The concept a of public service ethic raises some interesting questions for human resource management. Is there something not only identifiable but also quantifiable that attracts certain individuals to the public sector? If so, how can this attribute be defined and measured? More importantly, what are the ramifications of public service motivation (PSM) for personnel management in the public sector? Can it be recruited for and could it play a role in restoring public confidence in government workers? Does it result in more satisfied workers, and is there a positive correlation between workers with a public service motive and increased productivity levels? And finally, is PSM found only in career civil service employees, or could it exist in the nonprofit and private sectors as well?
Defining Public Service Motivation
The most commonly cited definition of public service motivation in the current literature is credited to James L. Perry and Lois R. Wise; it defines PSM as "an individual's predisposition to respond to motives grounded primarily or uniquely in public institutions and organizations." (1) Other characteristics commonly attributed to a service ethic include a deeper desire to make a difference, an ability to have an impact on public affairs, a sense of responsibility and integrity, and a reliance on intrinsic rewards as opposed to salary or job security. (2) Most of the initial research on this subject has focused on indicators of motivation and tends to explore the public sector/private sector dichotomy in the context of intrinsic versus extrinsic reward systems. Early constructs for PSM were often one-dimensional and limited in scope; intrinsic rewards were generally made operational as "a desire to engage in meaningful public service," while extrinsic rewards were represented by measures such as pay, promotions, and other external motivators. (3)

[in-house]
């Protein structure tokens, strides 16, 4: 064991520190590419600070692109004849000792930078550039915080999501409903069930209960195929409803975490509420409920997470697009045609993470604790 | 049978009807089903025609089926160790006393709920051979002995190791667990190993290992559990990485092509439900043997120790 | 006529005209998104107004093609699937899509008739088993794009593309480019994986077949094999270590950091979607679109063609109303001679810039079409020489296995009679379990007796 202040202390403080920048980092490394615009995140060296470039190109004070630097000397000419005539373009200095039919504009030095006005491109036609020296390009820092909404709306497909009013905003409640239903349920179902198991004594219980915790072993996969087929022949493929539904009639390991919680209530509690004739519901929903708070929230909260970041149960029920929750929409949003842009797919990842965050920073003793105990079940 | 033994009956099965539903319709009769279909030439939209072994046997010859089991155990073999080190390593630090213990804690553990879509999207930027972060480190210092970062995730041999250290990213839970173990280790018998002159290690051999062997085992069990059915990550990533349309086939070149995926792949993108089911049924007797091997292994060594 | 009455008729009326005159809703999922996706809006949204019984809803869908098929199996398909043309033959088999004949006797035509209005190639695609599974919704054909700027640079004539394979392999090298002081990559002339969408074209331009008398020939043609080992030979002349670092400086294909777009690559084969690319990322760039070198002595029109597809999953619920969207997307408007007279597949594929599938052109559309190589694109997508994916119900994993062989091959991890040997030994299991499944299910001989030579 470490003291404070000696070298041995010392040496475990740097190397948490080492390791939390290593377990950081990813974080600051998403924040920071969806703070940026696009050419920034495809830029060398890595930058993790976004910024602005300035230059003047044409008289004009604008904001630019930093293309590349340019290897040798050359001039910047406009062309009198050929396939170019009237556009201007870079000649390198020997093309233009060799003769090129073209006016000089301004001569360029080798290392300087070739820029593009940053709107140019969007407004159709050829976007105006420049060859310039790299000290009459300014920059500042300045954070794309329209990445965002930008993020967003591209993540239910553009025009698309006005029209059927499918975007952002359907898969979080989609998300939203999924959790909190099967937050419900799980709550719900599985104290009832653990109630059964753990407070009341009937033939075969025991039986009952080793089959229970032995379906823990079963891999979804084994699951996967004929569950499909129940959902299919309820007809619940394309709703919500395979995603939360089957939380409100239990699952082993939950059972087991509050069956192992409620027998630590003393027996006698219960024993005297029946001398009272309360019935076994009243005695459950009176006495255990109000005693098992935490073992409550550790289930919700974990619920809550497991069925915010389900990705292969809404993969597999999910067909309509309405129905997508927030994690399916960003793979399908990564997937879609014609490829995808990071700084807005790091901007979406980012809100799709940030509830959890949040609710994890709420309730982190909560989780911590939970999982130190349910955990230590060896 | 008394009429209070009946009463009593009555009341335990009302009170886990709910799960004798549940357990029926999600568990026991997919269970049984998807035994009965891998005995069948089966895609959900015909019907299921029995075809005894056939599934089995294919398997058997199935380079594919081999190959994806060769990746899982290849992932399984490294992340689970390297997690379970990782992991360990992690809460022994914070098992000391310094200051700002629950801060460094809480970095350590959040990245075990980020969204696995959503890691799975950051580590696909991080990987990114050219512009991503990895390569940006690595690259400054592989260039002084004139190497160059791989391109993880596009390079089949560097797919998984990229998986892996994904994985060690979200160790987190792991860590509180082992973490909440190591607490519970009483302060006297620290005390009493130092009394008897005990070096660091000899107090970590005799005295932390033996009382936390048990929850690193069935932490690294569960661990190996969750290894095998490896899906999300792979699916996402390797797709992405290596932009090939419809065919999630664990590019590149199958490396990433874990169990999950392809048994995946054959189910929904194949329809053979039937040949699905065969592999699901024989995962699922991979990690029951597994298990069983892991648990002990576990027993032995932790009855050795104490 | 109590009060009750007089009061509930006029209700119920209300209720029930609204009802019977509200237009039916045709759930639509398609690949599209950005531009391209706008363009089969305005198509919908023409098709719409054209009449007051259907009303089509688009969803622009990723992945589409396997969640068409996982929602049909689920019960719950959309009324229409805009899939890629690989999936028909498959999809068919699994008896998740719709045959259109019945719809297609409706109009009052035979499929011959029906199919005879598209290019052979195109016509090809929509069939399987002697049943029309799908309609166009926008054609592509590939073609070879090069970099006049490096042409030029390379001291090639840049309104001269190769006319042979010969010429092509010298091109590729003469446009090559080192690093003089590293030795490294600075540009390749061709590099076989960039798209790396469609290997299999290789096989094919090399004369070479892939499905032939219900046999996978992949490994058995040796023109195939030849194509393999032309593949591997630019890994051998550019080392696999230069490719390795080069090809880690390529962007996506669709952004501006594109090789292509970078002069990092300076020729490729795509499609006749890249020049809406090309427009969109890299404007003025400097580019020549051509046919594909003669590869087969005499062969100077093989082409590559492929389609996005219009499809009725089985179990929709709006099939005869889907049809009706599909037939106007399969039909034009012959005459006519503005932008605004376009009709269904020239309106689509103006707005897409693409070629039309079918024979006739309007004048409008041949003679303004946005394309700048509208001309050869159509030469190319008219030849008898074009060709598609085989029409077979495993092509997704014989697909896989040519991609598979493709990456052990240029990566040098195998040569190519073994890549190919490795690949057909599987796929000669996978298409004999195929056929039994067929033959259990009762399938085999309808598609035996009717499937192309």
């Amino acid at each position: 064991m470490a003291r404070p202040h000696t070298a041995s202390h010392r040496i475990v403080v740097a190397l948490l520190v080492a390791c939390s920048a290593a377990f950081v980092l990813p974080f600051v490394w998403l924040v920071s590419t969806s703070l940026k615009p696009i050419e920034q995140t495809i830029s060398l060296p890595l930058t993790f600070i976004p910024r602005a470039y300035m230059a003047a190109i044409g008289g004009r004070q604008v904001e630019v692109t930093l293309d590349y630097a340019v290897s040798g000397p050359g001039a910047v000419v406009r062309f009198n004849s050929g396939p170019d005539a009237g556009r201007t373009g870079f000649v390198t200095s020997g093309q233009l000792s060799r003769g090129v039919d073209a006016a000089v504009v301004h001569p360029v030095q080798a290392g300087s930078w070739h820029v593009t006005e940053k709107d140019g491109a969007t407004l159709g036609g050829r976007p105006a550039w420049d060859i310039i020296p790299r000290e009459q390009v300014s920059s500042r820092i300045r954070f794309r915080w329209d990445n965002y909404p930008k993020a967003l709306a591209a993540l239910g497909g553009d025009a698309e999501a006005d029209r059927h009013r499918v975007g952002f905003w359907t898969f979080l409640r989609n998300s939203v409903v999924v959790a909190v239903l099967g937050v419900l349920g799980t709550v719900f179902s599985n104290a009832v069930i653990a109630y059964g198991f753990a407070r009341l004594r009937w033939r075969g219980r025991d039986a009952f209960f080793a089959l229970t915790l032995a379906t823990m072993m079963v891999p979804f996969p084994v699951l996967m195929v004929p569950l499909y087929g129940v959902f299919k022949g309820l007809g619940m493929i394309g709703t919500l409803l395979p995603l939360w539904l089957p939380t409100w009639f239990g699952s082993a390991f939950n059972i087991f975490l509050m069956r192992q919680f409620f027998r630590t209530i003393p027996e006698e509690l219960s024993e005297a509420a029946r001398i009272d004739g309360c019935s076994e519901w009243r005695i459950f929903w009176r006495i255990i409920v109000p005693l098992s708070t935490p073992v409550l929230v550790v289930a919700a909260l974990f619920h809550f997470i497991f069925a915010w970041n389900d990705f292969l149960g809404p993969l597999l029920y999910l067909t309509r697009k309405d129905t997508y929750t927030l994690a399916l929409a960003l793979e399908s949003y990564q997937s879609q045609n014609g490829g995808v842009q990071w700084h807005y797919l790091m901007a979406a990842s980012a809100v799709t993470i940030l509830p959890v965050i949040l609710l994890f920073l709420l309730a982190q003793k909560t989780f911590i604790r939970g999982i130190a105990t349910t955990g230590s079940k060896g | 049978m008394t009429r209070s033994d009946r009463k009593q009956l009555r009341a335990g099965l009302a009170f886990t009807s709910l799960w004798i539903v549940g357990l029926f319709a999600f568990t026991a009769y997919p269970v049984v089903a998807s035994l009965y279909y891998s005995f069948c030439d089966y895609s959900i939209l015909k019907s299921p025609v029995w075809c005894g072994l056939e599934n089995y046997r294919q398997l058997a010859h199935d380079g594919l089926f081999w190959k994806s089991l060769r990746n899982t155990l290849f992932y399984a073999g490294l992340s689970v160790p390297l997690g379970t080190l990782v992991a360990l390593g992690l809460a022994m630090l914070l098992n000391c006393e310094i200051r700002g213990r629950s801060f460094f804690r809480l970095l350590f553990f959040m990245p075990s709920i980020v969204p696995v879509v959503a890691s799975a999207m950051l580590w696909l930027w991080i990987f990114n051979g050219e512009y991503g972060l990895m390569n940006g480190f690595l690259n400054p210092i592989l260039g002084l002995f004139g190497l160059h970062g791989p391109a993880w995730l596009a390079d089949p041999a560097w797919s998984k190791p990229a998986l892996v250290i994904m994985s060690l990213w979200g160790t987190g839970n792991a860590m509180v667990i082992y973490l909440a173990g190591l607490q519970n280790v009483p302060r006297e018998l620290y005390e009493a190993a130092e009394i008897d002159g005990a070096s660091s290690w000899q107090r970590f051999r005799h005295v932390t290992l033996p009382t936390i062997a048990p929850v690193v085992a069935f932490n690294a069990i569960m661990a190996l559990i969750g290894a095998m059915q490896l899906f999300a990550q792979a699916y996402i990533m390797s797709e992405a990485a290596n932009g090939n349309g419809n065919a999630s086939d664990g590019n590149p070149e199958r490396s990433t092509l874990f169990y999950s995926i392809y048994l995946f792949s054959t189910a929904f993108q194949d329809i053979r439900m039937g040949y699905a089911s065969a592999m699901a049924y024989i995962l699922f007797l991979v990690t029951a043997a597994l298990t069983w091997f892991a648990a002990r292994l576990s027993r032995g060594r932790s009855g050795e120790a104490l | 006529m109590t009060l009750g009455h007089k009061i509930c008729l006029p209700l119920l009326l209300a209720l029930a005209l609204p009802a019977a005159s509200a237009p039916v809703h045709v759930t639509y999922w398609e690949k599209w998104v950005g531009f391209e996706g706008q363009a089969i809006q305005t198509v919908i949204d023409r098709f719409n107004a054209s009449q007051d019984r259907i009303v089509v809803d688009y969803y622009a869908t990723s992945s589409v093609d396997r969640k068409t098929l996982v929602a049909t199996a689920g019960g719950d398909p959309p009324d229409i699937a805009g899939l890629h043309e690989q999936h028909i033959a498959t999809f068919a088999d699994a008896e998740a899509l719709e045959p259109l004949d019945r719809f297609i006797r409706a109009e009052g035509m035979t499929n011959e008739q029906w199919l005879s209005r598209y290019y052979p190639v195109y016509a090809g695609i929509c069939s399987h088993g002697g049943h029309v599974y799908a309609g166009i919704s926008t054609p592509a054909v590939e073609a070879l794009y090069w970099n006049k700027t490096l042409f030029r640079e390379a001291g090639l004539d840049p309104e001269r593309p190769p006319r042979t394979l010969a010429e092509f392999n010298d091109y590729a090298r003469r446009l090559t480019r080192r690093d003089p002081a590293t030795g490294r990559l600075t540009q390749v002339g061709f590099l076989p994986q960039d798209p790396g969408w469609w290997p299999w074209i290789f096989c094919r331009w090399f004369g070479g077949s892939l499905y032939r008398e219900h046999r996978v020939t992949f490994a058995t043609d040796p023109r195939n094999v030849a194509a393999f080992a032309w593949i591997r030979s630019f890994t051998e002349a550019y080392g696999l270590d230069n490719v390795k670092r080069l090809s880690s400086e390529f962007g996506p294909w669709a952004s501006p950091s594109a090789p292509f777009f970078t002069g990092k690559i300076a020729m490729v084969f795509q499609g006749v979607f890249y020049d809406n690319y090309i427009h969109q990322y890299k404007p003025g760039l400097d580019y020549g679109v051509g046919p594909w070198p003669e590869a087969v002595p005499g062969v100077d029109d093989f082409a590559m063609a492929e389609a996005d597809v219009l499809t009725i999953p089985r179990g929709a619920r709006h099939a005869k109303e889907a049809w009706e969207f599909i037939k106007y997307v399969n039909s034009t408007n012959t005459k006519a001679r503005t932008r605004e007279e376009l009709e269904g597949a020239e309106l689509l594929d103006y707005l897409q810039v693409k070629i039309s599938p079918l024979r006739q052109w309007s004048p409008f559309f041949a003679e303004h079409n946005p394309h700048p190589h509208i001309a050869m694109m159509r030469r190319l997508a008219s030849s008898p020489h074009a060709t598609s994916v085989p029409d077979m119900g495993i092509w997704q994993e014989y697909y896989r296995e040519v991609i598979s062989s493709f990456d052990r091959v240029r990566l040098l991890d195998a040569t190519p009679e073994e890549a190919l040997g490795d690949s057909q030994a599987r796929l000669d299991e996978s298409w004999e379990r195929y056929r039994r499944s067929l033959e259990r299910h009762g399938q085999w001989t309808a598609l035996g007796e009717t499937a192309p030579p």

In an early study of public service motivation, Rainey (4) argued that because of the complex nature of the construct, PSM is inherently difficult to measure and define. Two decades later the concept remains elusive; no definitive definition or standard of measure exists and contradictory findings are not uncommon, leading some researchers to abandon the PSM construct altogether. Magnifying these complexities is the inherent variability of PSM, which presents different forms in differing sectors and organizations, and appears to vary over time--as well as in response to changing public images of government service. (5) These variations were markedly present in the aftermath of September 11; Brewer (6) has noted that this event had a pronounced impact on the public's image of the government and its willingness to serve in the public interest.
Current Constructs and Measures of PSM
In one of the earliest theoretical frameworks for understanding PSM, Perry and Wise separated motives for public service into three categories: rational, norm-based, and affective. (7) Rational (instrumental) motives are grounded in enlightened self-interest, and are present in individuals who believe that their interests coincide with those of the larger community; as a result of their personal identification with these programs or organizations, these individuals express a commitment to public policy or special interest advocacy. Norm-based motives describe a desire to serve the public interest, a duty and loyalty to the government, and a concern for social equity. Affective motives, such as altruism, are characterized by a willingness or desire to help others. While this framework was a valuable starting point for research into PSM, the categories are lacking in both specificity and objectivity, and can only be ascertained by surveying for attitudes--as opposed to observing distinct behaviors.
Building on his earlier research, Perry translated the theory into a 24-item measurement scale and identified four factors for PSM: public policy-making, public interest, compassion, and self-sacrifice. …